Author: Trouts Staff
In a huge step forward for the states recreational boating community, the Colorado state senate passed a revised House Bill 1188 last Monday night, paving the way for the a ultimate resolution to the age old question of who ultimately owns our states rivers. For those of you not up to speed on this legislation, House Bill 1188 addresses the issue of whether commercial and recreational boaters have the right to float through private property without fear of civil prosecution. If passed, the bill would make it legal or commercial and recreational (private) boaters to pass through private property so long as they do not touch the river bottom or banks. In addition, it would allow boaters to navigate (portage) around hazardous obstacles that may pose a safety risk, without the risk of civil prosecution.
But haven’t boaters (commercial and private) always been allowed to float through private property?
The answer is yes, that is until now. This particular bill was conceived as a result of a civil lawsuit filed by a private land owner Wilder on the Taylor, who was attempting to bar access to their property by Scenic River Tours, a commercial rafting company. (click here to see a letter from the land owner to the rafting company) The land owner has claimed that by floating through their property, the raft company was trespassing on their land.
Now I feel that it is important to lay out a couple of key facts that are important in this debate. First, according to Colorado Law, land owners own the river banks and the river bottom. However they DO NOT own the water that flows through their land. That belongs to the citizens of Colorado, and ultimately the individual or entity that owns the rights to that water. So up until now there has been a general understanding by land owners, boaters, as well as law enforcement and government agencies that it was legal to float through a private property so long as you accessed the river from public property (or private property where consent was given), and that you didn’t touch the river bottom or banks.
A second key fact has to do with the “navigability” of a river, as river’s that are deemed to be “navigable” are legal for boats to pass through. Historically, rivers are deemed “navigable” where commerce has taken place in the past. This is where the water gets a little murky, as the term commerce has been defined in many different ways. Some feel that it applies only to waterways where ships have moved goods and services (i.e the Mississippi), yet others have argued that it covers all forms of commerce; whether that be a trapper moving goods up and down a river in the 1800’s or a fishing outfitter running a float trip in 21st century. Yet despite the debate, the U.S. Supreme Court has repeatedly ruled that “rivers that are navigable in fact are navigable in law.” Essentially they have ruled tat if a river is physically navigable, it is legally navigable.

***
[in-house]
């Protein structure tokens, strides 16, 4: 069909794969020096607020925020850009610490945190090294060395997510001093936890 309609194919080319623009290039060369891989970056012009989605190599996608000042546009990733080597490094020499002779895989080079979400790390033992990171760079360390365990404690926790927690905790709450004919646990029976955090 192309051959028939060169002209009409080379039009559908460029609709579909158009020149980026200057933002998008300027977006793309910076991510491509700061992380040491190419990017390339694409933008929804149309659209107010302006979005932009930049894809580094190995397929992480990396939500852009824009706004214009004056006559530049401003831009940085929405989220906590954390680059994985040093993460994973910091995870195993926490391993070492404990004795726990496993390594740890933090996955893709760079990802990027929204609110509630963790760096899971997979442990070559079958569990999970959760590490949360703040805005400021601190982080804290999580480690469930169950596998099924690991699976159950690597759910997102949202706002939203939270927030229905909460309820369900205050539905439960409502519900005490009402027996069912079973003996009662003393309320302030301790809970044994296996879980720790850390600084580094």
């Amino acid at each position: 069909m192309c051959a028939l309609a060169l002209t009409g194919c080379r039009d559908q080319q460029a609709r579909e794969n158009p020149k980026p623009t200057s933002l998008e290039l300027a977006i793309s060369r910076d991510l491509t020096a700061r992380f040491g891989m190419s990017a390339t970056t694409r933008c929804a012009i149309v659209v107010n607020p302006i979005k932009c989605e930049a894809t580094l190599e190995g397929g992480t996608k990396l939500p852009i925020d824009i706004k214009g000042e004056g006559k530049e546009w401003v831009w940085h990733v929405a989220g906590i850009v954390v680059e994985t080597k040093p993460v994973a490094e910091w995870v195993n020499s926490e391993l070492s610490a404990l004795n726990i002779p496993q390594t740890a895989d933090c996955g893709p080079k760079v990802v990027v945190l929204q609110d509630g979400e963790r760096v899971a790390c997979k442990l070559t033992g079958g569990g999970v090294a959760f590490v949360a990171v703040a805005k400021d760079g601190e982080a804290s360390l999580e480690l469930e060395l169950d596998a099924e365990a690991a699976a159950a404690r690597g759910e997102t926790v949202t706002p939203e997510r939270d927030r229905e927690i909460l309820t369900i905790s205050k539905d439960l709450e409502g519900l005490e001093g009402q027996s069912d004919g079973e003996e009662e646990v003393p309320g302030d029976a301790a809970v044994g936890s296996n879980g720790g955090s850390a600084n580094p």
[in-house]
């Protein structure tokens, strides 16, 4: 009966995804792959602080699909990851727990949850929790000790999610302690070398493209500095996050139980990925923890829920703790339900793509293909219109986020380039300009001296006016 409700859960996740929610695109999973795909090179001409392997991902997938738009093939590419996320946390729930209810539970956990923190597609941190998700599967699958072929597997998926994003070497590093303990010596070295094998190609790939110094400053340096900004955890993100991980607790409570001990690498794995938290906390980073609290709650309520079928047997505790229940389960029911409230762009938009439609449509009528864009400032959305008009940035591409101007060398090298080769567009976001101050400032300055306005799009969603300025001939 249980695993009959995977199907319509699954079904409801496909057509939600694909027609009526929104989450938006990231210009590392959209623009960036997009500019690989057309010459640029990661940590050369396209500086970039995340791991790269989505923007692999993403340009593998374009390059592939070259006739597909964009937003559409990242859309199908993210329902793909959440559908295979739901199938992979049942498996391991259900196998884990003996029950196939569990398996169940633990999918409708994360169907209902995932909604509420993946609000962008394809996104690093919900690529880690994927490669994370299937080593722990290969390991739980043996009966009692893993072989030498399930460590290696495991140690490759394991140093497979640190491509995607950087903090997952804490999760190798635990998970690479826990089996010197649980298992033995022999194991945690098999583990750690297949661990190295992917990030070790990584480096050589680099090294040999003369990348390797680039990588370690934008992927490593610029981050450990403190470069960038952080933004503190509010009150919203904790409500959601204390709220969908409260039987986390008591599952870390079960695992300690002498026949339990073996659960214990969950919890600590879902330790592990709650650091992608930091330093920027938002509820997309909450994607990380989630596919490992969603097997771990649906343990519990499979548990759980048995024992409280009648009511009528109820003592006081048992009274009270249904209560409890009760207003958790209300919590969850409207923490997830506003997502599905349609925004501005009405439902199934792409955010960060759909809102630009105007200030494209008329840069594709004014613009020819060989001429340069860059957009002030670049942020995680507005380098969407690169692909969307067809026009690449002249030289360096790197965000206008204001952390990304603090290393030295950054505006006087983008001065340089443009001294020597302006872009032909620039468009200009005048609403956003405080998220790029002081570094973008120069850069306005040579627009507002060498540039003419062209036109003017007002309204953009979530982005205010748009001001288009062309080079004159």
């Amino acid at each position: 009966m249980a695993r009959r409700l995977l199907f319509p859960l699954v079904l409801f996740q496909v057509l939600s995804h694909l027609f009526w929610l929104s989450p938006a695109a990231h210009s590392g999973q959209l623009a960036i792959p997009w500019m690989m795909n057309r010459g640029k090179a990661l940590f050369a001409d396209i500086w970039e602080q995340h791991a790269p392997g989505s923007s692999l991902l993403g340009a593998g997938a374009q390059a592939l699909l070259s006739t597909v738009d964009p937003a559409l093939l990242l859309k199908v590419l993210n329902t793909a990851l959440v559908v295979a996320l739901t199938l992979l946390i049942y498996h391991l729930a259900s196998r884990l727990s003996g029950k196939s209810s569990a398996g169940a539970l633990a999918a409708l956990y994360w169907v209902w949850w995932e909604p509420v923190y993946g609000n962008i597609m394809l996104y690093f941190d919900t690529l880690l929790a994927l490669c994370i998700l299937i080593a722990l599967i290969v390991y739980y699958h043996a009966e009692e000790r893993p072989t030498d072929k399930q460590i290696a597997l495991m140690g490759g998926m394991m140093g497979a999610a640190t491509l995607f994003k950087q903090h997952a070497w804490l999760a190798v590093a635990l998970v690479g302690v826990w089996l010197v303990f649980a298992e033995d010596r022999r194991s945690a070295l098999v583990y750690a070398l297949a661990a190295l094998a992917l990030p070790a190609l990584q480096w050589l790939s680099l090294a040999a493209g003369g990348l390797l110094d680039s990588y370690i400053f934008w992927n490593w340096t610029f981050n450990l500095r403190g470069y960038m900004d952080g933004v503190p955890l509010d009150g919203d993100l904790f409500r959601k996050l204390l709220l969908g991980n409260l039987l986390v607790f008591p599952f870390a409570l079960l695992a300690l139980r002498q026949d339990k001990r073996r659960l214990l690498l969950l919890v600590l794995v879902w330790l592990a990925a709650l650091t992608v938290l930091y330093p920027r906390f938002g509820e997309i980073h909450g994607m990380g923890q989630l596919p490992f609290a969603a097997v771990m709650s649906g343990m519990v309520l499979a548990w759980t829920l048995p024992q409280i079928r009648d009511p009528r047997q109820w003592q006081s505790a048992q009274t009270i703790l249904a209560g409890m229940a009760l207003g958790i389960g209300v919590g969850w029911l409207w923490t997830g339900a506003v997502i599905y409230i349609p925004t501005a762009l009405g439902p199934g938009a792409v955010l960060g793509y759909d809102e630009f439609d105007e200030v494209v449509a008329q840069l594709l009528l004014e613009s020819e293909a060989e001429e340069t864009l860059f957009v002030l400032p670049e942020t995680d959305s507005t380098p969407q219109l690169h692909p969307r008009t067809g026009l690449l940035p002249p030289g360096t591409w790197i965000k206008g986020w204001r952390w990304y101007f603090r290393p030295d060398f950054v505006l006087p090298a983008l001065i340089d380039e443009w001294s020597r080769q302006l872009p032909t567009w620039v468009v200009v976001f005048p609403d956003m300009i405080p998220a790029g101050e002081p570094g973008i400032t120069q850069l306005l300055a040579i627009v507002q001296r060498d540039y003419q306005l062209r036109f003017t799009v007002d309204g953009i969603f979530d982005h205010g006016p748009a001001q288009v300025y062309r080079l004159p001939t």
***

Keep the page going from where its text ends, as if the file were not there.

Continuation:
So what is the current status of House Bill 1188?
On Friday, Sen. Al White, R-Hayden, convinced a group of senators to move to have the bill amended to a study of the issue, with the study to be completed by Oct. 31 by the Colorado Water Congress (a private group that focuses on water issues primarily for agriculture and municipal drinking water, and not recreation or tourism). The benefit of this, as well as the anticipated outcome seems to differ based upon party affiliation, with Republicans praising this move as a halt to legislation that was moving too rapidly without enough discussion; and Democrats calling the study useless, and nothing more than an excuse for senators to not have to vote on the contentious issue. There has also been talk from some senators of the possibility of this issue being put before the voters in November elections, but chances of this happening are still up in the air.
So it appears for the time being that this issue will sit idle for the 2010 fishing season. Whether this is a good thing or not is entirely up to the individual. I feel that this has been on contentious and controversial issue for far too long, and it seems that it is about time that it be laid to rest for good. Boaters in Colorado have long held the right to float through private property, and that shouldn’t change because of one land owner on one river in the state doesn’t like watching people pass through his property. I am 100% in favor of private land owners rights, and I strongly appose anybody who feels it is okay to trespass. But the truth is that land owners do not own the water that passes through their property, and it is wrong for one individual or group to change that for their own personal gain. Recreational boating, both commercial and private, brings a lot of revenue to our state, and has been a favorite pass time of residents and visitors for decades. House Bill 1188 isn’t attempting to change private land owner rights, or rewrite the law. It is simply attempting to clarify once and for all the rights of river enthusiasts and land owners a like. It is my hope as Colorado native, an avid angler and boater, as well as a business man whose lively hood relies on our ability to access our states watersheds, that this bill be passed and this issue be resolved for good.